1st. The Council of General Health will answer directly to the President of the Republic, without the intervention of any Secretary of State, and its general rulings are obligatory in the country.
2nd. In case of an epidemic of serious nature or the danger of invasion of exotic diseases into the country, the Department of Health will have the obligation to begin indispensable preventive means immediately. The President of the Republic reserves the right to sanction these means afterwards.
3rd. The sanitary authority will be executive, and its regulations will be obeyed by the administrative authorities of the country.
4th. The means by which the council puts into force the campaign against alcoholism and the sale of substances that poison the individual or degenerate the human species, as well as means adopted to prevent and combat environmental pollution, will afterwards be revised by the Congress in the cases in which they conflict with it.
XVII. To make laws about general means of communication and about postal and mail matters; and to make laws about the use and enjoyment of waters of federal jurisdiction;
XVIII. To establish houses of money, set the conditions under which they operate, determine the value of foreign money, and adopt a general system of weights and measures;
XIX. To make regulations to which the occupation and transfer of uncultivated lands is subject, and to set their price;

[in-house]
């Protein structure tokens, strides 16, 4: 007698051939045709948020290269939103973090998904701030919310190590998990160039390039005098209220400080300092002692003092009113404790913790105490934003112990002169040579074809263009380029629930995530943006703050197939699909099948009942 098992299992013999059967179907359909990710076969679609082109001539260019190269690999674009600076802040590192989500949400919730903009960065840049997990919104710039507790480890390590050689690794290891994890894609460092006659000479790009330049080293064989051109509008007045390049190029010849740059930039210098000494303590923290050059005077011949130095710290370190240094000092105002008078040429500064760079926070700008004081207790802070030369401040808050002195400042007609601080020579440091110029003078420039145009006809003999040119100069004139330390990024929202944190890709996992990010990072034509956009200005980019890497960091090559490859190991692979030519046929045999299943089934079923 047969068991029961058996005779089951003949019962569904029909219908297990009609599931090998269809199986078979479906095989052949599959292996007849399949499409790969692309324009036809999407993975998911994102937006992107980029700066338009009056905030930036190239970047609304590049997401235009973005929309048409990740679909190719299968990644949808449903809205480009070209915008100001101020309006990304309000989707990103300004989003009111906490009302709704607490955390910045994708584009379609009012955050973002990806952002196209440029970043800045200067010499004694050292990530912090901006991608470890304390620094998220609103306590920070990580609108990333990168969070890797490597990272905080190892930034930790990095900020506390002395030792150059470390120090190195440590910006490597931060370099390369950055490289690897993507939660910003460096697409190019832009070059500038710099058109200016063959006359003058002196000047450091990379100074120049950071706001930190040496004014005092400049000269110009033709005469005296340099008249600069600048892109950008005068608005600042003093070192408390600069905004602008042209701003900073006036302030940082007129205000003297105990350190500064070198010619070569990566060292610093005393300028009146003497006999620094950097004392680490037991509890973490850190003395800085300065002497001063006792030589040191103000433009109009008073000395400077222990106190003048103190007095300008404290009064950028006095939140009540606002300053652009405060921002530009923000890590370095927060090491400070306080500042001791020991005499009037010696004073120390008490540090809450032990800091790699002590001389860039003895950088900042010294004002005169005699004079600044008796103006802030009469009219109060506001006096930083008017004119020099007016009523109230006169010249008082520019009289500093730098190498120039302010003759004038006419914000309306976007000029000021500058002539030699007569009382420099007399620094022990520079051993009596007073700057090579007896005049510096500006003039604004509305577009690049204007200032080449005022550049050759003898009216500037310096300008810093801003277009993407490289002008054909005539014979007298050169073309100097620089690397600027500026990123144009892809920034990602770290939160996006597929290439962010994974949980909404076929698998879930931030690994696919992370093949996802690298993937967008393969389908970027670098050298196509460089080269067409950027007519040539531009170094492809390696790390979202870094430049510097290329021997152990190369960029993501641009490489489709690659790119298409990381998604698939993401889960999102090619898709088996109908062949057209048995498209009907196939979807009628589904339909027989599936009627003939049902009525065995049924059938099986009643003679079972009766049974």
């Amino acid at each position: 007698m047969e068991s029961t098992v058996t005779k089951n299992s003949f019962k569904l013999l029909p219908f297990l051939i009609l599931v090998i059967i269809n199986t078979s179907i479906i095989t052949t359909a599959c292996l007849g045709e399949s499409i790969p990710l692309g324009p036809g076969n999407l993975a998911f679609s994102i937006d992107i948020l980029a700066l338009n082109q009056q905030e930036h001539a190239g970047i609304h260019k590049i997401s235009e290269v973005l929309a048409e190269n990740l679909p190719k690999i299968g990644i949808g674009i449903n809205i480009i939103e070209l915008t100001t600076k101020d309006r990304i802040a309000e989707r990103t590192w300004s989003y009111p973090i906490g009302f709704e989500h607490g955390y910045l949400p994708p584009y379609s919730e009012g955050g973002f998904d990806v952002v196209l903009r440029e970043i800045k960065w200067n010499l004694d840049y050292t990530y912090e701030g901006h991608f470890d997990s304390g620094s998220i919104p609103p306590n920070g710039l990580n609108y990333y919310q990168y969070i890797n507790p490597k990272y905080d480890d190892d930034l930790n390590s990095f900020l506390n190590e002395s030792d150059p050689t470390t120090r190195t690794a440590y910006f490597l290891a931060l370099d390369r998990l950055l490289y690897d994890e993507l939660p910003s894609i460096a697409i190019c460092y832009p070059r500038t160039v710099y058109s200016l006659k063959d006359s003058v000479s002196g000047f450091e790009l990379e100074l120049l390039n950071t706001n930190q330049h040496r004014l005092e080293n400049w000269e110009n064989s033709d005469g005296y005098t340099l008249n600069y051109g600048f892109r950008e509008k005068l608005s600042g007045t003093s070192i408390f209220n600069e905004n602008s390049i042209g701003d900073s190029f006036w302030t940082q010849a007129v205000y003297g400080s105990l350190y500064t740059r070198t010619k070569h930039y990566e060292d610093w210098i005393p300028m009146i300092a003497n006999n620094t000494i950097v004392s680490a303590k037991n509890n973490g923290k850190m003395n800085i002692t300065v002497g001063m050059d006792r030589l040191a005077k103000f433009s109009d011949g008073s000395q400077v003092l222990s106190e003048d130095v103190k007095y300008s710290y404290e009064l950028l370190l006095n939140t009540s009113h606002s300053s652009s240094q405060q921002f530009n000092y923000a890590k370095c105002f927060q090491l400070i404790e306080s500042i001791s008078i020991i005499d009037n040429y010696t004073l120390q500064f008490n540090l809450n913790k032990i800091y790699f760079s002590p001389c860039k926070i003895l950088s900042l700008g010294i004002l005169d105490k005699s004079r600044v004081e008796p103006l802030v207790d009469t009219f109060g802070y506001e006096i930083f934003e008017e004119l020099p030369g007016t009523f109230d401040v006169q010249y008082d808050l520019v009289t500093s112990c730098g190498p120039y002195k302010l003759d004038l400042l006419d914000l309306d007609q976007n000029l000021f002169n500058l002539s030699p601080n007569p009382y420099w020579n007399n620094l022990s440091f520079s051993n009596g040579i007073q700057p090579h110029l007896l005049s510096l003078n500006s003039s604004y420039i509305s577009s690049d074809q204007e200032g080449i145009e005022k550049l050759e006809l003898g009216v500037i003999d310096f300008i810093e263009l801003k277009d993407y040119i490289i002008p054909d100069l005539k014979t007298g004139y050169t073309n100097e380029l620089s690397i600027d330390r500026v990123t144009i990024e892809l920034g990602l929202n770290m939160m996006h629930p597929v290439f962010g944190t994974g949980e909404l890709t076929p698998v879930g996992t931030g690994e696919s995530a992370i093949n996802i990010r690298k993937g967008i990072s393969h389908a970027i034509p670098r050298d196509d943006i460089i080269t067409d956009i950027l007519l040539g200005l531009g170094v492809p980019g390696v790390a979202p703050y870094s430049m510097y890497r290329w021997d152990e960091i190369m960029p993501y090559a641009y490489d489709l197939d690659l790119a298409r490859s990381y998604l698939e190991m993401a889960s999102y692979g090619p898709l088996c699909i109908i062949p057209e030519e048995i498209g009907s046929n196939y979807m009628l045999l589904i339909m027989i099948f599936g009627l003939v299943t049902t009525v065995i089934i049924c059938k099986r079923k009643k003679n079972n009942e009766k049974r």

XX. To make laws about the organization of the Mexican diplomatic and consular corps;
XXI. To establish the crimes and offenses against the Federation and set the penalties for violation of these;
XXII. To give amnesty for crimes, the jurisdiction of which belongs to the courts of the Federation;
XXIII. To make laws that establish the bases of coordination among the Federation, the Federal District, the states, and the municipalities, in matters of public security; as well as for their organization and functioning, and the recruiting, selection, promotion, and recognition of the members of the public security institutions of federal control;
XXIV. To make the Law that regulates the organization of the superior budgeting entity of the Federation and the others that standardize the management, control, and evaluation of the Powers of the Union and federal public entities;